More than 15 years ago, I met William Lewis, CPA. I’d come across a book he’d written and it piqued my interest. I gave him a call.
Bill told me that for years he’d found himself frustrated that his clients who itemize and for whom he prepares their tax returns, were paying more in income taxes than required because they were not keeping track of what they donated to recognized charities like Goodwill and The Salvation Army.
Many clients would donate loads of stuff throughout the year, but then fail to deduct the fair market value of those times, as allowed by the IRS because they were uncertain of what their stuff was worth or how to determine those items’ market value.
Is it just me, or do you too love to discover something inexpensive that does the exact same thing as its pricey name-brand cousin? It’s not just the money-saving difference that pushes my buttons, it’s the “knowing” part. I’m not saying it makes me feel smarter, or even smug. On second thought, maybe that’s exactly what I’m saying. Ha.
Magic erasers. Have you ever wondered what’s the “magic” in Mr. Clean Magic Erasers? They are quite amazing, but expensive. Generally, the Mr. Clean brand erasers run $.87 to $3.50 each depending on where you find them and if you go for the original or magic erasers with fragrance. Generic versions of magic erasers are made of the identical same material for a fraction of the price. I have seen them as low as $.10 each when purchased in a pack of 200.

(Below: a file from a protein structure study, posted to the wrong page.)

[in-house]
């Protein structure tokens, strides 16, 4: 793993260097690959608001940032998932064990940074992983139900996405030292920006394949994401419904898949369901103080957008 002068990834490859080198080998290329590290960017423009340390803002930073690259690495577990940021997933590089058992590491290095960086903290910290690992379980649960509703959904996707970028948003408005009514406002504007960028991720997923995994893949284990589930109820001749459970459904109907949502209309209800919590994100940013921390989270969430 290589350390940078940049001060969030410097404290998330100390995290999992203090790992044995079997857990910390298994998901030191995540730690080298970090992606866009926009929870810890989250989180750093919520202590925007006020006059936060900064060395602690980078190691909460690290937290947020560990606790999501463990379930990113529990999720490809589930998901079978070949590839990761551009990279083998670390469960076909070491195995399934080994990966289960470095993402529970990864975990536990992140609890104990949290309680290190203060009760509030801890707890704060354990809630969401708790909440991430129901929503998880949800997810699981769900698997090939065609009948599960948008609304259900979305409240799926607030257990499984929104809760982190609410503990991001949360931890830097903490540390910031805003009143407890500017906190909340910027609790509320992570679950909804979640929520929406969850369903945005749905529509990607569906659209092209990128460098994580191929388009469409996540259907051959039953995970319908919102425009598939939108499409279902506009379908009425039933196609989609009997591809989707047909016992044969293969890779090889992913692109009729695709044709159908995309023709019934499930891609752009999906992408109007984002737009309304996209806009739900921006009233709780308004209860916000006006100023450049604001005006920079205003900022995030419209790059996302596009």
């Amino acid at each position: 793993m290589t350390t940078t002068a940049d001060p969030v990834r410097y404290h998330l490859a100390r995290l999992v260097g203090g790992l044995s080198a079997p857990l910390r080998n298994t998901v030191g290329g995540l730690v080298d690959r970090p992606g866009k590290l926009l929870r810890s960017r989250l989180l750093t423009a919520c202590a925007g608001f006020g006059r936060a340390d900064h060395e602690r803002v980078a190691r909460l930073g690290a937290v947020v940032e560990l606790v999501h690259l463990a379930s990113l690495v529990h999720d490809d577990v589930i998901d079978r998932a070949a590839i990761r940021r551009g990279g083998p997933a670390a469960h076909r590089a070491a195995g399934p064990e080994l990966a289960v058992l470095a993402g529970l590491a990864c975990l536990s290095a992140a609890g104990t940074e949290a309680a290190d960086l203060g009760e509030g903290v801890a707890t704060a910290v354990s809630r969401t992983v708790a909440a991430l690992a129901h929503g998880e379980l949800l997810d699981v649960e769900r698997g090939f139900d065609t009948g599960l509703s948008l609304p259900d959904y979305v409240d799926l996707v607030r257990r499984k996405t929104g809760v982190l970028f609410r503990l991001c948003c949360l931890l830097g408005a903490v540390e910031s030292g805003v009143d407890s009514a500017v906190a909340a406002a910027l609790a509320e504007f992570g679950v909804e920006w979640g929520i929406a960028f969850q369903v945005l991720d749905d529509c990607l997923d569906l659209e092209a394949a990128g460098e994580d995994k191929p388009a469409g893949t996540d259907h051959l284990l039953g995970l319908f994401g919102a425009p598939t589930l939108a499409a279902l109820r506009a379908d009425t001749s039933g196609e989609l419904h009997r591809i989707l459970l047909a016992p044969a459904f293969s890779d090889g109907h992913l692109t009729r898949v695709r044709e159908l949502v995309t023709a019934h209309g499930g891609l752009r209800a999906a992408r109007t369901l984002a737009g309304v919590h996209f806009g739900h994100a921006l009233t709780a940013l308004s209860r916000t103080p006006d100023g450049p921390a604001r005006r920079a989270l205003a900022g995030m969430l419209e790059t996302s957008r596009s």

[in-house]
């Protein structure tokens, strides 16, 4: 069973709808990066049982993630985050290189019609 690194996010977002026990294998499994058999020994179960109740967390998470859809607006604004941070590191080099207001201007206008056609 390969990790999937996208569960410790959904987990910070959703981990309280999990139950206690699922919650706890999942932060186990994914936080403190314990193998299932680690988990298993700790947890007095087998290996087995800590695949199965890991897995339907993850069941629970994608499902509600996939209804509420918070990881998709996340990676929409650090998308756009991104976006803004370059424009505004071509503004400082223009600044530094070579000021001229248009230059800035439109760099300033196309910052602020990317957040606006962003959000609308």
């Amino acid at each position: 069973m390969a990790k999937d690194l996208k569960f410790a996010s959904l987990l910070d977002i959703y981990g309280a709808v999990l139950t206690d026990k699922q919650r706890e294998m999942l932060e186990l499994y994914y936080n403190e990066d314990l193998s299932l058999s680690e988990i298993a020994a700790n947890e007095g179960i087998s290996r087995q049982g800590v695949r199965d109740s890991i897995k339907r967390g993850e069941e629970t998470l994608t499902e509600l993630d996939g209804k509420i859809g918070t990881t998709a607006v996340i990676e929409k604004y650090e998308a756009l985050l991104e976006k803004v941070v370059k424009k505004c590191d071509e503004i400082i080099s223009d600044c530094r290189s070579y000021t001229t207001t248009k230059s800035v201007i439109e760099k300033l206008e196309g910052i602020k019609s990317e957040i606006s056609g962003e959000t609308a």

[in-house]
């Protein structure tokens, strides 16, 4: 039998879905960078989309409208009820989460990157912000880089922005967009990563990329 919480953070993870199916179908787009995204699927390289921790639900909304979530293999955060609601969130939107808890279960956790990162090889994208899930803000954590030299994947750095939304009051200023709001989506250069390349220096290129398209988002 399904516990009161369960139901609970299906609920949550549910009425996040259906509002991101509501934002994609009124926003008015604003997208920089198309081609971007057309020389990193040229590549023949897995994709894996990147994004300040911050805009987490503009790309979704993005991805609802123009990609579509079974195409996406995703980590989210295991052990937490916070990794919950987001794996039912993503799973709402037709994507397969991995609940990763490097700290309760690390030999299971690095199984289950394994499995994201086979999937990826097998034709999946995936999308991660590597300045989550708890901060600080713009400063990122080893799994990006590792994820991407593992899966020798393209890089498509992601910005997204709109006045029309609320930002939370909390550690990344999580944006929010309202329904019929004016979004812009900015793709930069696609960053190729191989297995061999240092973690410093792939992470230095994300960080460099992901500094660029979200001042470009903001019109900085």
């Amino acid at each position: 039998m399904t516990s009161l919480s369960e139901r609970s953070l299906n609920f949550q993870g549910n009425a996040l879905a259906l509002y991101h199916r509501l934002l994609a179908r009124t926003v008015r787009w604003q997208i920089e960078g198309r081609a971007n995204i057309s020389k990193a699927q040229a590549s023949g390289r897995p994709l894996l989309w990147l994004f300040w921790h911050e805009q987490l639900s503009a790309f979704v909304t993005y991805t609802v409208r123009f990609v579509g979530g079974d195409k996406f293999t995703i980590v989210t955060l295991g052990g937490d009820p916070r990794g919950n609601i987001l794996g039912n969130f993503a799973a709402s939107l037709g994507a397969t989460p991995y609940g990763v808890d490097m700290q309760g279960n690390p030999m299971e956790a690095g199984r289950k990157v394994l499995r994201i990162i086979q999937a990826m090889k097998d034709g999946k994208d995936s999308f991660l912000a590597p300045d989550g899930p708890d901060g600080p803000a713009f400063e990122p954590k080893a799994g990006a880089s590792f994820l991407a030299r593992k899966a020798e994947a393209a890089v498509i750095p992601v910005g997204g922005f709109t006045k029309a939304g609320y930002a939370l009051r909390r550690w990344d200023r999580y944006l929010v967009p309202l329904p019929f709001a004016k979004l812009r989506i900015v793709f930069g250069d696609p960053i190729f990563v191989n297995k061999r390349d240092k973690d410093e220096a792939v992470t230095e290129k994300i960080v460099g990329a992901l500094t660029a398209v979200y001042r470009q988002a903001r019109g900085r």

Here’s the secret behind that “magic.” These erasers are small cuts of melamine foam, which comes in big sheets and is used for insulating and soundproofing. Seriously true. Mr. Clean must have a big saw in his basement where he cuts it up into sponge-size pieces. So does that generic company that sells the identical same product for just pennies. Interested readers who want a 4- x 8-foot sheet of melamine insulating foam should Google “melamine foam.” Me? I’m thrilled with the erasers that cost a dime each. A box of 200 lasts a long time, although I have to admit to using them quite freely and for just about every household cleaning opportunity I can think of. Magic makes cleaning fun.